Sometimes a book lands on our review pile and it is the absolute perfect book… the book that vanishes into our home and I can never find it, because someone is reading it somewhere or has it stashed away in their backpack for next week’s beach cleanup. Beachcombing in South Africa is such a book.
About Beach Combing
By definition, Beachcombing is combing the beach for treasures, natural or otherwise… It is the kind of activity that you can do whatever the weather, whenever you are at the seashore. Most of our best beachcombing events are part of a beach cleanup, because it turns out that there is no longer a pristine beach anywhere. The thing is that while we clean beaches, and a lot of them… it has opened up a whole world of sea-life to us. What began as a journey to collect bags of garbage and clear beaches as fast as we possibly could, has become a beachcombing passion. The wonder of the ocean has completely placed our garbage collecting into perspective, we have become avid treasure hunters… litter might still go into the bags, but the wonder and beauty of the ocean that surrounds us has become the focus. This book is the perfect handbook for us, providing, in an easy to understand way, answers to questions about our little discoveries.
About the Book
This book is genuinely lovely and would make the perfect give for any nature loving beach goer. Essentially it is a handbook, that you can toss in your backpack when you head down to the beach… it has short and very readable chapters on anything and everything that you might encounter on a beach walk… from seed pods to sponges, worms to wild life, shells of all sorts of varieties, birds and their eggs, as well as fishes. The chapters are sorted according to animal families, which makes it easy to access them when you discover something along the shore. Not only living things are described, but also other treasures, like driftwood and sea glass, as well as fishing paraphernalia. Also the book is packed with full colour photographs, so when you do discover something unusual, you can quickly page through the book to the relevant chapter and find a photograph of your discovery.
The book begins with a quick introduction to the South African shoreline, and currents and beach types… what to expect when beach combing and plenty of tips on where and how to get the most out of your beachcombing experience. Not only are there photographs of almost every discovery, but each discovery is described in detail… scattered amongst the descriptions are information blocks… snippets of fascinating facts about specific places or treasures, and websites where you can learn more; or how to create with your finds, like seaweed or seashell art; and historical snippets about places and activities along our shores.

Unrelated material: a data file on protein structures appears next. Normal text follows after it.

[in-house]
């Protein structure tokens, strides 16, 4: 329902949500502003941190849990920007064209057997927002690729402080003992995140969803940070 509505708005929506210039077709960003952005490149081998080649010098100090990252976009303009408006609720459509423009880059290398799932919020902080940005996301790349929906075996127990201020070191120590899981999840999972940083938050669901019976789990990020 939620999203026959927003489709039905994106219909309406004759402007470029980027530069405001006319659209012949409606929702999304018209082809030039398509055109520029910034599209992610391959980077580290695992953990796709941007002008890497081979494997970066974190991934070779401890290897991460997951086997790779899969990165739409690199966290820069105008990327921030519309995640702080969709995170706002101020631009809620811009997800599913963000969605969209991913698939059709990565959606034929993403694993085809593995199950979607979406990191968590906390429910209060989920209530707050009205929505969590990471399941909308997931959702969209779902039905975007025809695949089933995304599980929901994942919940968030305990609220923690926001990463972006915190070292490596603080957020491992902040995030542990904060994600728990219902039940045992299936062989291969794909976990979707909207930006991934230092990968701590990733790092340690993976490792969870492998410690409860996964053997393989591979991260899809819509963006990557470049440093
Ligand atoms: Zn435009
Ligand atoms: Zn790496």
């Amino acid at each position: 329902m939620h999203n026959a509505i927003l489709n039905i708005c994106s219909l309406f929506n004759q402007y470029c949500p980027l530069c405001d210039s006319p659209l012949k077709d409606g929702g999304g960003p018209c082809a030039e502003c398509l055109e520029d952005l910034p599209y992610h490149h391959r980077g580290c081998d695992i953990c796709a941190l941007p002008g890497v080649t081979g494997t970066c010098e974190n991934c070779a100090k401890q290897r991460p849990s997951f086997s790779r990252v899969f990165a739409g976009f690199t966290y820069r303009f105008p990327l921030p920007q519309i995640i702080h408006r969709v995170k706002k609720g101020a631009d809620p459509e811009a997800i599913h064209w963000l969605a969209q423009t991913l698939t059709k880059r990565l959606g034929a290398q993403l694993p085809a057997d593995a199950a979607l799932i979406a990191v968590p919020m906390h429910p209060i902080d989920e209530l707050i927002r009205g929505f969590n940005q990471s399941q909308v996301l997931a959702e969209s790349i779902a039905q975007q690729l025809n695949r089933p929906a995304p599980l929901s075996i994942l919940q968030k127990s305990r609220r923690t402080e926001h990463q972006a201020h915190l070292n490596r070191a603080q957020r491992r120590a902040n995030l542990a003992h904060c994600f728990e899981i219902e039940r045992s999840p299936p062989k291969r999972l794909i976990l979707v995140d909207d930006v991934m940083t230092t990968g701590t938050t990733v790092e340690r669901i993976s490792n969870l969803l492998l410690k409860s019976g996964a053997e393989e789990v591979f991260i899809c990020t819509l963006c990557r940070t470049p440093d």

Introducing the Author, Rudy van der Elst
I have been a marine biologist for 40+years, based at the Oceanographic Research Institute in Durban, the last ten years as its director. Aside from conducting fisheries research and guiding students, I have published a number of books, including the popular Guide to Common Sea Fishes of Southern Africa.
Se7en Interview Questions to ask a Beach Comber
- How long have you been beachcombing?
- Do you have a favourite beach for beachcombing?
- What has been your most surprising find as a beachcomber?
- What one thing have you never found that is on your beachcombing bucket list?
- How have beaches and beachcombing changed since you started beachcombing?
- Do you keep track of your finds, in a notebook, with photographs, in a collection? Or do you just enjoy the moment?
- How would you like to see our beaches protected for future generations?
As a child I was treated to family vacations on the coast – and my career invariably gave me access to the beach as well. So I have had a lifetime of beachcombing.
Through my work I have been very privileged to gain access to fantastic, remote beaches. Each beach has its own attributes, but two of my top beaches are those in the iSimangaliso Wetland Park and the spectacular wide beach known as the ‘Plaat’ in Struisbaai (in the photograph above).
On the beach in 1987, just south of Kosi bay, I spotted a chunk of metal above the high tide mark. It looked out of place and my suspicions were confirmed – it was the only piece of fuselage from the crashed SAA Boeing 707 ‘Helderberg’ that made it back to South Africa. I was able to draw some useful conclusions by analysing the goose barnacles that had grown on the light-weight floating structure.
No doubt! A genuine message in a bottle!
Some good and some not. I have noticed a great reduction in oil contaminated beaches. No longer does the family have to clean their feet with paraffin after a beach outing. It does appear that some species have become scarce- for example sea pansies. The increase in plastic litter is very obvious, while the apparent abundance of volcanic ash [pumice]may indicate greater sub-marine volcanic activity.
Unfortunately, some of our beaches are eroding, mostly attributable to the excessive mining of sand in upstream rivers. Climate change is likely to accentuate this problem.
Taking photographs is part of the enjoyment. I do have a collection of notebooks dating back to 1972 in which I described my scientific observations during my research trips.
In fact, we have arguably the finest legislation in the world to protect our shores, with the Coastal Management Act. However, problems arise when smaller coastal municipalities lack the capacity or funds to implement the Act effectively.
Beachcombing in South Africa is available from Penguin Random House South Africa and Struik Nature and if you click on the image below, for our overseas followers, it is available on Amazon as well.
We were given this book for review purposes by Penguin Random House South Africa and Struik Nature. This is not a sponsored post and opinions expressed are entirely our own.